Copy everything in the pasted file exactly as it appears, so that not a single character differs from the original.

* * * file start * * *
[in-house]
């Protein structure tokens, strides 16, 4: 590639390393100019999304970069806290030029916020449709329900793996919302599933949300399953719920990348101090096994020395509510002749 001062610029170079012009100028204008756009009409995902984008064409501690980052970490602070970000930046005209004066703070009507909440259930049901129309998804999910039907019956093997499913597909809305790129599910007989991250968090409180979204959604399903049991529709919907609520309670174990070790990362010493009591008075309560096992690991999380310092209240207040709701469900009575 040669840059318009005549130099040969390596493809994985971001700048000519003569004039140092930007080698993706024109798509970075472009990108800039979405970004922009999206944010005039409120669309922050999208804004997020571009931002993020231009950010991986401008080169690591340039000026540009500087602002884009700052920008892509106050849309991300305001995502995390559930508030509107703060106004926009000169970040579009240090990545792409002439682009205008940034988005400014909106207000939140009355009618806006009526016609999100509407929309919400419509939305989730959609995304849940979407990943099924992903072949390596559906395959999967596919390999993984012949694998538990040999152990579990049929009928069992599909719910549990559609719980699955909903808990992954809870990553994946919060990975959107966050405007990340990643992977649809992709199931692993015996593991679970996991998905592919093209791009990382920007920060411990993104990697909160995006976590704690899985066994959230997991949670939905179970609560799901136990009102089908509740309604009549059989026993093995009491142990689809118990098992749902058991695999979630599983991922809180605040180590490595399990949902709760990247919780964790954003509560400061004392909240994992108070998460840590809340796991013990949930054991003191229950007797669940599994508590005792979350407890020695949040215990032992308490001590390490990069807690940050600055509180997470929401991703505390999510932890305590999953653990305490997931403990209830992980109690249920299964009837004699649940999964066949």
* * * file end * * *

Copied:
[in-house]
């Protein structure tokens, strides 16, 4: 590639390393100019999304970069806290030029916020449709329900793996919302599933949300399953719920990348101090096994020395509510002749 001062610029170079012009100028204008756009009409995902984008064409501690980052970490602070970000930046005209004066703070009507909440259930049901129309998804999910039907019956093997499913597909809305790129599910007989991250968090409180979204959604399903049991529709919907609520309670174990070790990362010493009591008075309560096992690991999380310092209240207040709701469900009575 040669840059318009005549130099040969390596493809994985971001700048000519003569004039140092930007080698993706024109798509970075472009990108800039979405970004922009999206944010005039409120669309922050999208804004997020571009931002993020231009950010991986401008080169690591340039000026540009500087602002884009700052920008892509106050849309991300305001995502995390559930508030509107703060106004926009000169970040579009240090990545792409002439682009205008940034988005400014909106207000939140009355009618806006009526016609999100509407929309919400419509939305989730959609995304849940979407990943099924992903072949390596559906395959999967596919390999993984012949694998538990040999152990579990049929009928069992599909719910549990559609719980699955909903808990992954809870990553994946919060990975959107966050405007990340990643992977649809992709199931692993015996593991679970996991998905592919093209791009990382920007920060411990993104990697909160995006976590704690899985066994959230997991949670939905179970609560799901136990009102089908509740309604009549059989026993093995009491142990689809118990098992749902058991695999979630599983991922809180605040180590490595399990949902709760990247919780964790954003509560400061004392909240994992108070998460840590809340796991013990949930054991003191229950007797669940599994508590005792979350407890020695949040215990032992308490001590390490990069807690940050600055509180997470929401991703505390999510932890305590999953653990305490997931403990209830992980109690249920299964009837004699649940999964066949």